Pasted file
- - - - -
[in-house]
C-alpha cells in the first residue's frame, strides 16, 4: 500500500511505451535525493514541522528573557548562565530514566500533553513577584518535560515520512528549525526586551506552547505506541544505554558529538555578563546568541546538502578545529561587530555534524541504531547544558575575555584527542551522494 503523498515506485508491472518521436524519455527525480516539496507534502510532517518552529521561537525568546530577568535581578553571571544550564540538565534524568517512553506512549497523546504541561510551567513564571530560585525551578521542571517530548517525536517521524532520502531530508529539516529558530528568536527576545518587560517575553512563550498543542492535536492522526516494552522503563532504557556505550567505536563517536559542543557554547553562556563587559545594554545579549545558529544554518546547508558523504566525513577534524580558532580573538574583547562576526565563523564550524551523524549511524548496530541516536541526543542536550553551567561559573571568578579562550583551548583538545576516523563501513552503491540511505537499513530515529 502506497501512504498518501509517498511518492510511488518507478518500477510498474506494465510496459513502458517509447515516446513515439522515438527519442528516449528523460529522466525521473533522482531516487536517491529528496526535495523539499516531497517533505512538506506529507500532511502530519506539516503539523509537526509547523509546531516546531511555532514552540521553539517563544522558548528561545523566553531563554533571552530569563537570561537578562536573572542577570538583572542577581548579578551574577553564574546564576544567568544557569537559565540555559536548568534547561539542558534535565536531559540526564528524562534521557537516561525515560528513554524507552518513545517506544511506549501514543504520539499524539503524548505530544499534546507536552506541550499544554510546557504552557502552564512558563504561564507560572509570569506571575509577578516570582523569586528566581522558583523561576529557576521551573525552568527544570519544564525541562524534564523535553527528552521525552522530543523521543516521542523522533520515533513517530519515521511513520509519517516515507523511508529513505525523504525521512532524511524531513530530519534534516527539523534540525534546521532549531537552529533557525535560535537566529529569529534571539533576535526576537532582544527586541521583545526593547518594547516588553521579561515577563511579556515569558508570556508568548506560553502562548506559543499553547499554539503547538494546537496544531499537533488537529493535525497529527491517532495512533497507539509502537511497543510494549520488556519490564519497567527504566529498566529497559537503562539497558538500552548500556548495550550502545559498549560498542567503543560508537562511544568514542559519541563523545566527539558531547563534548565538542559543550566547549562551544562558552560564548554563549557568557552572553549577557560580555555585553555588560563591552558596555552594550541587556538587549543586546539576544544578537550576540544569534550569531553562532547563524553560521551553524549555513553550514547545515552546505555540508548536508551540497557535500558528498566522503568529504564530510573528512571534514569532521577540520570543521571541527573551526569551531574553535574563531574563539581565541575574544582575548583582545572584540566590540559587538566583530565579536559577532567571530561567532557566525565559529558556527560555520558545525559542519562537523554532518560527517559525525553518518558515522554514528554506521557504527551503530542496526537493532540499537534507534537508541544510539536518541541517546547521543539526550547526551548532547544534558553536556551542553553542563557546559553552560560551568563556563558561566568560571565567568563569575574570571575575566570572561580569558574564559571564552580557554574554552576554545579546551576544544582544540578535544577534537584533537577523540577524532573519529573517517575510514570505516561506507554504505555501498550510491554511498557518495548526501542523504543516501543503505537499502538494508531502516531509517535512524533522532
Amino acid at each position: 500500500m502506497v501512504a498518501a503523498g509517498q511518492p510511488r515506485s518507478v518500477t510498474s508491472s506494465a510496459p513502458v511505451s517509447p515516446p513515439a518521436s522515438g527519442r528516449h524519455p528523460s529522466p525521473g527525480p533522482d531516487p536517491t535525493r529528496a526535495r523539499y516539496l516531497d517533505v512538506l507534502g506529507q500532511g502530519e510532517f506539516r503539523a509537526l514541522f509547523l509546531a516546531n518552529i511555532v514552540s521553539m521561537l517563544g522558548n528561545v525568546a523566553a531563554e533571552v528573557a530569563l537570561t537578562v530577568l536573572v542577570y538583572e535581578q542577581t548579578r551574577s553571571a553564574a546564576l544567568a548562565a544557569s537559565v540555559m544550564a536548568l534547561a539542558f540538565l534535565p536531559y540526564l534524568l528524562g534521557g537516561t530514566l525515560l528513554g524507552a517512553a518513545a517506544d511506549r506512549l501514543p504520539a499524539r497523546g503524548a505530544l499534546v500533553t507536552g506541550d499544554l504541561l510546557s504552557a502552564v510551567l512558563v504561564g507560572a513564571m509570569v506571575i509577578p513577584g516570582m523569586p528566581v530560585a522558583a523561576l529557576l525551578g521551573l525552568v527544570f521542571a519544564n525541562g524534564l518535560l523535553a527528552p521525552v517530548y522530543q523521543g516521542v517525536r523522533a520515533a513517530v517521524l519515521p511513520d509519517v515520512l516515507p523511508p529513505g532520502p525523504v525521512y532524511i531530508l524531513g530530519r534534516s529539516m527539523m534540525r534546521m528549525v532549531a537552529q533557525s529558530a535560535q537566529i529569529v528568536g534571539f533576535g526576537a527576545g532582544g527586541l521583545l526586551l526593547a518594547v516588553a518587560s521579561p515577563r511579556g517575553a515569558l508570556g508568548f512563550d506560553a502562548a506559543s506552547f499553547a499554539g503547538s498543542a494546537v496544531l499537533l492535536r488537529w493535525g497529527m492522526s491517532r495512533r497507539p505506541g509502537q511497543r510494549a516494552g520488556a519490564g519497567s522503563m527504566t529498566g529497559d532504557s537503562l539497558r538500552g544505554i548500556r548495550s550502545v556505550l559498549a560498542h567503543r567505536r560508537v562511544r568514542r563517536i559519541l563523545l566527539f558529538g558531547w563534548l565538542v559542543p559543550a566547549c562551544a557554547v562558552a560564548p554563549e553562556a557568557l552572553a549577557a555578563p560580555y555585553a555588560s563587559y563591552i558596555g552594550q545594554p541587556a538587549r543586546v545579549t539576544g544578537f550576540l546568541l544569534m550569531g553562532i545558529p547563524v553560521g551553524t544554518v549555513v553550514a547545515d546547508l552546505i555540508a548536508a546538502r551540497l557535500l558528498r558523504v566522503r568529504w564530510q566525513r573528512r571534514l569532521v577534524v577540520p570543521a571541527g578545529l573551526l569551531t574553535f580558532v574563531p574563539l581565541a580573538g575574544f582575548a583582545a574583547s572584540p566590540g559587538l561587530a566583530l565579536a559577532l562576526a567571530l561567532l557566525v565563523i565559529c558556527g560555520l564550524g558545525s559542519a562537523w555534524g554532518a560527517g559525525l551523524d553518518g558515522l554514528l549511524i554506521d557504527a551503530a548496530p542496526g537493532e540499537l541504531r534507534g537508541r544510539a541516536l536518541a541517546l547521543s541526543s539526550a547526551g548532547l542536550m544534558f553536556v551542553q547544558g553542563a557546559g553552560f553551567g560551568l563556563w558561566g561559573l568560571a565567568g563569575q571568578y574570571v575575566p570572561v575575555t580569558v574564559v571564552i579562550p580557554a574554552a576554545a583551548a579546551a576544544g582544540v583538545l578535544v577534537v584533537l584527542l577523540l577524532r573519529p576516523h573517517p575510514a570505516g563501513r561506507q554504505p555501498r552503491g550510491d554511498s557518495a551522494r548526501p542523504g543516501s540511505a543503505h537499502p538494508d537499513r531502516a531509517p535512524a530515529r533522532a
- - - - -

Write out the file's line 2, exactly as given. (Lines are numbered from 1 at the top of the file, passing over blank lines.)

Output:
C-alpha cells in the first residue's frame, strides 16, 4: 500500500511505451535525493514541522528573557548562565530514566500533553513577584518535560515520512528549525526586551506552547505506541544505554558529538555578563546568541546538502578545529561587530555534524541504531547544558575575555584527542551522494 503523498515506485508491472518521436524519455527525480516539496507534502510532517518552529521561537525568546530577568535581578553571571544550564540538565534524568517512553506512549497523546504541561510551567513564571530560585525551578521542571517530548517525536517521524532520502531530508529539516529558530528568536527576545518587560517575553512563550498543542492535536492522526516494552522503563532504557556505550567505536563517536559542543557554547553562556563587559545594554545579549545558529544554518546547508558523504566525513577534524580558532580573538574583547562576526565563523564550524551523524549511524548496530541516536541526543542536550553551567561559573571568578579562550583551548583538545576516523563501513552503491540511505537499513530515529 502506497501512504498518501509517498511518492510511488518507478518500477510498474506494465510496459513502458517509447515516446513515439522515438527519442528516449528523460529522466525521473533522482531516487536517491529528496526535495523539499516531497517533505512538506506529507500532511502530519506539516503539523509537526509547523509546531516546531511555532514552540521553539517563544522558548528561545523566553531563554533571552530569563537570561537578562536573572542577570538583572542577581548579578551574577553564574546564576544567568544557569537559565540555559536548568534547561539542558534535565536531559540526564528524562534521557537516561525515560528513554524507552518513545517506544511506549501514543504520539499524539503524548505530544499534546507536552506541550499544554510546557504552557502552564512558563504561564507560572509570569506571575509577578516570582523569586528566581522558583523561576529557576521551573525552568527544570519544564525541562524534564523535553527528552521525552522530543523521543516521542523522533520515533513517530519515521511513520509519517516515507523511508529513505525523504525521512532524511524531513530530519534534516527539523534540525534546521532549531537552529533557525535560535537566529529569529534571539533576535526576537532582544527586541521583545526593547518594547516588553521579561515577563511579556515569558508570556508568548506560553502562548506559543499553547499554539503547538494546537496544531499537533488537529493535525497529527491517532495512533497507539509502537511497543510494549520488556519490564519497567527504566529498566529497559537503562539497558538500552548500556548495550550502545559498549560498542567503543560508537562511544568514542559519541563523545566527539558531547563534548565538542559543550566547549562551544562558552560564548554563549557568557552572553549577557560580555555585553555588560563591552558596555552594550541587556538587549543586546539576544544578537550576540544569534550569531553562532547563524553560521551553524549555513553550514547545515552546505555540508548536508551540497557535500558528498566522503568529504564530510573528512571534514569532521577540520570543521571541527573551526569551531574553535574563531574563539581565541575574544582575548583582545572584540566590540559587538566583530565579536559577532567571530561567532557566525565559529558556527560555520558545525559542519562537523554532518560527517559525525553518518558515522554514528554506521557504527551503530542496526537493532540499537534507534537508541544510539536518541541517546547521543539526550547526551548532547544534558553536556551542553553542563557546559553552560560551568563556563558561566568560571565567568563569575574570571575575566570572561580569558574564559571564552580557554574554552576554545579546551576544544582544540578535544577534537584533537577523540577524532573519529573517517575510514570505516561506507554504505555501498550510491554511498557518495548526501542523504543516501543503505537499502538494508531502516531509517535512524533522532